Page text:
The US has essentially three options for dealing with the detainees.  One is to ship them back to their countries of origin.  However, many of those nations have refused to accept the men because they fear that they will cause violence and instability.  Some governments, such as that in Yemen, are weak and American officials are concerned that they will be unable to keep the suspected militants locked up or rehabilitate them; the escape of dozens of Al Qaeda members from a Yemeni prison last year validate these fears.  Releasing the prisoners also poses the risk that some of them will resume jihadist activities and threaten American lives and interests.

 

A second option is to try the suspects in civilian courts.  Doing so would require government prosecutors to compile enough evidence to convict the accused, which may be difficult given the nature of their capture and the higher standard that must be met in civilian courts vis-à-vis military tribunals.  Open trials could also reveal sources and methods used by US intelligence agencies and put informants in jeopardy.  In addition, many Americans do not want Al Qaeda members in their communities even if they are behind bars, a political issue that may dissuade elected officials from pursuing that course of action.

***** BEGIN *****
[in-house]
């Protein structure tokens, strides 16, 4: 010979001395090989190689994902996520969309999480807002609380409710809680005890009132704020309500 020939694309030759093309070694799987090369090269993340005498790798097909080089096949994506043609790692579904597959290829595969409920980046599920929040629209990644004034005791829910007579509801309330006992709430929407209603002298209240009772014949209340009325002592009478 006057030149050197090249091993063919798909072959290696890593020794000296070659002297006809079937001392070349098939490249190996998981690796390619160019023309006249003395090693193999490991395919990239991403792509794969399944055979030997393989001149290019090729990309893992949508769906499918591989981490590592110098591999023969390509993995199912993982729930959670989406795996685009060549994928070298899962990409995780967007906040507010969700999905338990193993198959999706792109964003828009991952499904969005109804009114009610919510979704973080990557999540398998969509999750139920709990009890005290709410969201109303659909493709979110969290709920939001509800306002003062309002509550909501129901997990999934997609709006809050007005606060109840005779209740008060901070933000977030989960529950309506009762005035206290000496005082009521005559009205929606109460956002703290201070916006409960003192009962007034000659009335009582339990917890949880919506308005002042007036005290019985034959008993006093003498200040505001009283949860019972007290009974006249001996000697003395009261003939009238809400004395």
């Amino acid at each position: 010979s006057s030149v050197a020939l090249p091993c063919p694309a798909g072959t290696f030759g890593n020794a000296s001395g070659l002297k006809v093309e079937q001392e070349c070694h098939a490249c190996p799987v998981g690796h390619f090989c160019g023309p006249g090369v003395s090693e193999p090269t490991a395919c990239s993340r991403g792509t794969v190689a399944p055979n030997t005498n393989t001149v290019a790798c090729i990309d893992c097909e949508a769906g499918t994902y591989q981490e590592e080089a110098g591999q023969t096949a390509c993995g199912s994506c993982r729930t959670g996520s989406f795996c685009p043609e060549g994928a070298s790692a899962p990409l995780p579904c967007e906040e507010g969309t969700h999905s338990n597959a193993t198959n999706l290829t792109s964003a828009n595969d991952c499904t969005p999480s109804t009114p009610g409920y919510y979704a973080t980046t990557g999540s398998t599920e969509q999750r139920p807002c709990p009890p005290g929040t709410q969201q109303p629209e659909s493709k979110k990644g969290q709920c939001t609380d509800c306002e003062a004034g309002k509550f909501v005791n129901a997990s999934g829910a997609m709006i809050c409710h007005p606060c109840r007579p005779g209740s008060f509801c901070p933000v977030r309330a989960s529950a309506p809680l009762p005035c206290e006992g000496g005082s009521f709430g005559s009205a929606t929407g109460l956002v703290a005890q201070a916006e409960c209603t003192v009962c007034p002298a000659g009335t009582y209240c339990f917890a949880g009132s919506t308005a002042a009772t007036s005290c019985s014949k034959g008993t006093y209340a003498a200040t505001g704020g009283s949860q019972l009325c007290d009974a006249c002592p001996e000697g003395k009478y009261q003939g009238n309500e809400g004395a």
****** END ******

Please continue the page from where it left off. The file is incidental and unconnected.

A third option is to keep Guantanamo open and detain the prisoners there until a better solution than the ones proposed is devised.  It appears unlikely that the Obama administration would be willing to consider a policy that would require it to reverse its position and thereby alienate the international community and a large segment of the American electorate.

 

There are no good options when it comes to the problem posed by the detention of terrorist suspects at Guantanamo.  The administration will therefore have to choose the least bad option, which may be to return some of the detainees to their home countries and try others in US courts.

Europeans Limit Commitment to Afghanistan

April 8, 2009

At a NATO summit meeting in Strasbourg, France on Saturday, European leaders limited their commitment to the war in Afghanistan by only offering to send an additional 5,000 troops there, 3,000 of which will merely be in country long enough to provide security for the August elections.  The Obama administration had been hoping for a larger, more long-term deployment of European soldiers as it increases American troop levels in Afghanistan from 38,000 to 68,000 this year.

 

President Obama, in accord with the conclusion of a recent American strategy review, stressed that the mission in Afghanistan was to “defeat Al Qaeda,” rather than more ambitious nation-building goals that some have advocated.  The main thrust of the new strategy, which European leaders support, is to enlarge and better-train Afghan security forces so that they can shoulder the burden of securing their country and thereby enable Western nations to withdraw.  This new, limited aim signifies that the Obama administration wants to pullout of Afghanistan as soon as an acceptable amount of stability is achieved.  European officials are in an even bigger hurry to extricate their troops.

 

A European diplomat at the summit, speaking on condition of anonymity, said “We are getting out.  It may take a couple of years, but we are all looking to get out.”